Black Americans and allies have staged mass protests across the country in the weeks since George Floyd’s death.
Protesters, which include a significant number of clergy, are expressing righteous anger and demanding justice long denied.
How has the Trump administration responded to calls for justice?
Last week, Attorney General William Barr ordered police to break up peaceful protesters outside the White House in Lafayette Square using what appeared to be tear gas (though the White House continues to deny this) and flash grenades.
Police dispersed the protesters to clear the way for President Trump as he walked across the street to St. John’s Episcopal Church.
He posed for pictures, holding up a Bible in front of the historic church. These photos were used later for a promotional video put out by the White House.
President Trump’s staged demonstration of piety has sparked public outrage. It has been denounced by politicians on both sides of the aisle and by leaders of various faith traditions.
President Trump has since made clear he is not troubled by this criticism. He did not intend to provide comfort in this time of tumult.
Instead, the president’s visit was meant to send a message to a vocal minority of Christians who seek political power.
This is not the first time religious symbols have been appropriated in demonstrations of authority.
Christian nationalism has long used the language and trappings of religion to back their radical political agenda.
Christian nationalism is a collection of myths, symbols and narratives that seek to merge national identity and Christian identity as one.
Its proponents are overwhelmingly white, with some incorporating a racial hierarchy into their vision for America.
Particularly since the election of President Trump, this ideology continues to gain momentum in the United States.
The political influence of the Christian nationalist movement was on full display in Lafayette Square last week.
Hundreds of protesters had gathered to peaceably call for justice and protection from police brutality for black Americans.
Instead of listening to their grievances, Barr instructed the area to be cleared for Trump’s entourage.
This was no mistake – authoritarianism and the use of force are central to Christian nationalism.
In this case, President Trump acted as their champion, clearing the “them” of black Americans for his “us” of white Christian nationalists.
The president’s urging to use force to “dominate” protesters, who he has called “lowlifes, losers and thugs,” is steeped in racism, and is a signal to the Christian radical right that he is willing to use violence on their behalf.
During the photo shoot, the president posed while holding a Bible aloft in front of St. John’s.
When the president was asked if it was his Bible, he replied it was “a Bible.” He left without entering St. John’s and never informed church leadership of his visit.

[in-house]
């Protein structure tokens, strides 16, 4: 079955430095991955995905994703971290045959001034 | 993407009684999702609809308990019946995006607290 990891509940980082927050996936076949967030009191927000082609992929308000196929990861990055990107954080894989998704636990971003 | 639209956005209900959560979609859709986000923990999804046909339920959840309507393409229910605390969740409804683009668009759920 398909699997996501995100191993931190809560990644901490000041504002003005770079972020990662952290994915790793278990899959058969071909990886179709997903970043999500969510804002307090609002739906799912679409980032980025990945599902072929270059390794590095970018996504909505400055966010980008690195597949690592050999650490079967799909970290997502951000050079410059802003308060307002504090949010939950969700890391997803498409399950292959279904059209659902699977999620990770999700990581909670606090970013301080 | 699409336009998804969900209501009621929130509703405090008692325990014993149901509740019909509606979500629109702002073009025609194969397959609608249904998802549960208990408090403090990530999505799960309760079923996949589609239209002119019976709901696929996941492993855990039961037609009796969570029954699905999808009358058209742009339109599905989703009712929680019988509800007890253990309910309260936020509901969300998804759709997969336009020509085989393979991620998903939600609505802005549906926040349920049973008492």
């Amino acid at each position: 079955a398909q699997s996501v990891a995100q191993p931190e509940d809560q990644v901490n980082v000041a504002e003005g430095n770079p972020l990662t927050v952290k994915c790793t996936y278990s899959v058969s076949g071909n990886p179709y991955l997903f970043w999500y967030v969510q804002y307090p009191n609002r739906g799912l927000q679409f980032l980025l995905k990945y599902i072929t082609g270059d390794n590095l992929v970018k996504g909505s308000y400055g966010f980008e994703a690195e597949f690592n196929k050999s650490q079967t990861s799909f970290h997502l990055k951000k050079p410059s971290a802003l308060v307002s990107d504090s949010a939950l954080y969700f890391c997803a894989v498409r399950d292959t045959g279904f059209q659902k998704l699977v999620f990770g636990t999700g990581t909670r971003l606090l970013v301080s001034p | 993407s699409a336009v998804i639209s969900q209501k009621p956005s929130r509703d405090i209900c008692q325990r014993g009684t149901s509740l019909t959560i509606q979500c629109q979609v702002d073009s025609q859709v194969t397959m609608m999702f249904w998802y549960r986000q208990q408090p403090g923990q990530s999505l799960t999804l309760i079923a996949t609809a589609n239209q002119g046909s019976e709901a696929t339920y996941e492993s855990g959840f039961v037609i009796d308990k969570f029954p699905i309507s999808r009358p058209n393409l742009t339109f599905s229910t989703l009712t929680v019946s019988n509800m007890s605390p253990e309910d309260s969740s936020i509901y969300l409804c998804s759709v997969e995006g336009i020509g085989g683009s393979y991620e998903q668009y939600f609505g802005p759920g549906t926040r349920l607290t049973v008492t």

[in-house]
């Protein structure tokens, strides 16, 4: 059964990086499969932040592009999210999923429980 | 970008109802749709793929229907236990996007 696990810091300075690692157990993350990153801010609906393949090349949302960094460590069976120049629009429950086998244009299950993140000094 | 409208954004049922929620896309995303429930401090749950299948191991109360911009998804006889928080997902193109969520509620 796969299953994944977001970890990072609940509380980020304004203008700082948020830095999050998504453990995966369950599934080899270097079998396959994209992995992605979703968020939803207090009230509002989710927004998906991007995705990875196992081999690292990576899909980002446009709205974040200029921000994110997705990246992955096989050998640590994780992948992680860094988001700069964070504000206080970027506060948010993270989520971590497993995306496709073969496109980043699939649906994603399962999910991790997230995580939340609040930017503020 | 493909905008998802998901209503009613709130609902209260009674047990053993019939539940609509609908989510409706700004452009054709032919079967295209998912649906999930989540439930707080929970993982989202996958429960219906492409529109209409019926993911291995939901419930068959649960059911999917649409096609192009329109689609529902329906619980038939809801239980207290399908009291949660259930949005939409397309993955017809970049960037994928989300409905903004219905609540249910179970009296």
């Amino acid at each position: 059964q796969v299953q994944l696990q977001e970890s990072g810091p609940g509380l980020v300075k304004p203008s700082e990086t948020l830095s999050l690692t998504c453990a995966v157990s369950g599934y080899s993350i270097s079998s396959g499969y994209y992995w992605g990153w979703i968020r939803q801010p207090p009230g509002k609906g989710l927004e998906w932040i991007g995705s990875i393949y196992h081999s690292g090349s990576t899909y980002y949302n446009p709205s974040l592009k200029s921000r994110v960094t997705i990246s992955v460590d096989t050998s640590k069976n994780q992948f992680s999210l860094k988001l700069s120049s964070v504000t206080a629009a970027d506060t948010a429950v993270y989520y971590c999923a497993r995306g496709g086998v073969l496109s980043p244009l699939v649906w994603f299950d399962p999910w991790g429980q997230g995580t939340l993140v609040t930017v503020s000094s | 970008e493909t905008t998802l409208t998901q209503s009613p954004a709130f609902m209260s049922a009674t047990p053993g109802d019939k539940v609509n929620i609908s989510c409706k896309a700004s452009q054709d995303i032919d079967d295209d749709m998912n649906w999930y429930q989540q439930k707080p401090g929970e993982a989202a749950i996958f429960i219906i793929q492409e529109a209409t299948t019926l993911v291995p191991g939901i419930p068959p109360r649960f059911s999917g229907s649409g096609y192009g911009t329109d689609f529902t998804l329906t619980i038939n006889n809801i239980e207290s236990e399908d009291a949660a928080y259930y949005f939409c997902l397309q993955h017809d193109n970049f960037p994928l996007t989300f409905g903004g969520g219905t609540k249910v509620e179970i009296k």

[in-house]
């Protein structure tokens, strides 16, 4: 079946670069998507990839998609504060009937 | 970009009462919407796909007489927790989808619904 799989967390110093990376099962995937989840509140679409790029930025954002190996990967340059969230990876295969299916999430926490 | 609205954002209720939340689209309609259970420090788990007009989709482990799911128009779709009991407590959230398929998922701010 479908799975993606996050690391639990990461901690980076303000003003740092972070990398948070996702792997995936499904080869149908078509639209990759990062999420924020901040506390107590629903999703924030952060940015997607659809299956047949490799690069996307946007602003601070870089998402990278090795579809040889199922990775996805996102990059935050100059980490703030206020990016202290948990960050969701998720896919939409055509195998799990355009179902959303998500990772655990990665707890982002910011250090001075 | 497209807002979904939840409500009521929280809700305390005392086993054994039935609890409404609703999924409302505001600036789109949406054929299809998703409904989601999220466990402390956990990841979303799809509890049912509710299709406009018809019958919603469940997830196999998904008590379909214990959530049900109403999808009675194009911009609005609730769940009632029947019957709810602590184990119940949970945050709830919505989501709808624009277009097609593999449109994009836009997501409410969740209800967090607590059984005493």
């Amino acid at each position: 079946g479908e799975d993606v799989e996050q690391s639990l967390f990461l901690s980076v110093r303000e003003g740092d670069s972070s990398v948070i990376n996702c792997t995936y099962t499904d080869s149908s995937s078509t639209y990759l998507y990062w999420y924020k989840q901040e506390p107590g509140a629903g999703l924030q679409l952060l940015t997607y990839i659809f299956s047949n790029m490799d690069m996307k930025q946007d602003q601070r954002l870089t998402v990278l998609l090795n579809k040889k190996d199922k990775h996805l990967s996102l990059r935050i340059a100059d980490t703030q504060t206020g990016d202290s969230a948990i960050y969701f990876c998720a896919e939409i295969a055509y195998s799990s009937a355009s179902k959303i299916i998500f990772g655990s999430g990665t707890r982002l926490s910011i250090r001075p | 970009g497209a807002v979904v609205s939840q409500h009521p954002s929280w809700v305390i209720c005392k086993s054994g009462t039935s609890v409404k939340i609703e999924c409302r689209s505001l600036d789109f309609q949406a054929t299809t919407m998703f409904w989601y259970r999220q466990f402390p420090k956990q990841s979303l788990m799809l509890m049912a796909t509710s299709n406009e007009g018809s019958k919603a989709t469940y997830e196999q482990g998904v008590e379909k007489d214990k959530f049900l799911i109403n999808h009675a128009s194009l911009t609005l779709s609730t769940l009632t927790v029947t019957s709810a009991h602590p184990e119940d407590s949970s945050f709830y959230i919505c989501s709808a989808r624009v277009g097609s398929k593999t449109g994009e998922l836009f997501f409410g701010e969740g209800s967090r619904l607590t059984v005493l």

To St. John’s clergy, this seemed to underscore the impersonal nature of the president’s visit.
When learning of the president’s actions, Bishop Mariann Edgar Budde of the Episcopal Diocese of Washington, D.C., said, “Let me be clear: The president just used a Bible, the most sacred text of the Judeo-Christian tradition, and one of the churches of my diocese, without permission, as a backdrop for a message antithetical to the teachings of Jesus.”
For the purposes of the president’s message, the consent of the church and its congregants was immaterial.
Both St. John’s church and the Bible were props to signal his support of the Christian radical right.
President Trump does not conduct himself in a way one usually associates with a man of faith.
Regardless, President Trump’s supporters have stood by him through scandals and incivility by invoking “vessel theology” – in which an unlikely “vessel” is chosen by God to fulfill an important purpose.
If this is the case, his supporters argue, then Trump’s presidency is infallible for it has been ordained God.
In reality, the president’s relationship with the radical right is more transactional than theological.
The president will support their agenda, and, in turn, they will do everything within their power to keep him in office.
On June 1, the president made clear he is willing to use violence to send a message to both his critics and his supporters.
This message is deeply troubling. Escalating authoritarian measures will primarily impact communities of color and will have dangerous implications for the future of our democracy.
Symbols carry meaning that have the power to move people to action. George Floyd’s name has become a rallying cry for black Americans who have suffered centuries of systemic racism.
Allies are pledging to use their privilege to lift the voices of black American protesters.
As President Trump wields Christian symbols as a cover for violence and to broadcast his support to the radical right, Christians everywhere have a moral imperative to reclaim their faith symbols as ones of righteousness and compassion.
Belief without action is hollow, and, so long as well-intentioned Christians remain silent, their symbols will continue to be exploited by the radical right for political gain.
Maureen O’Leary is advocacy associate for Interfaith Alliance.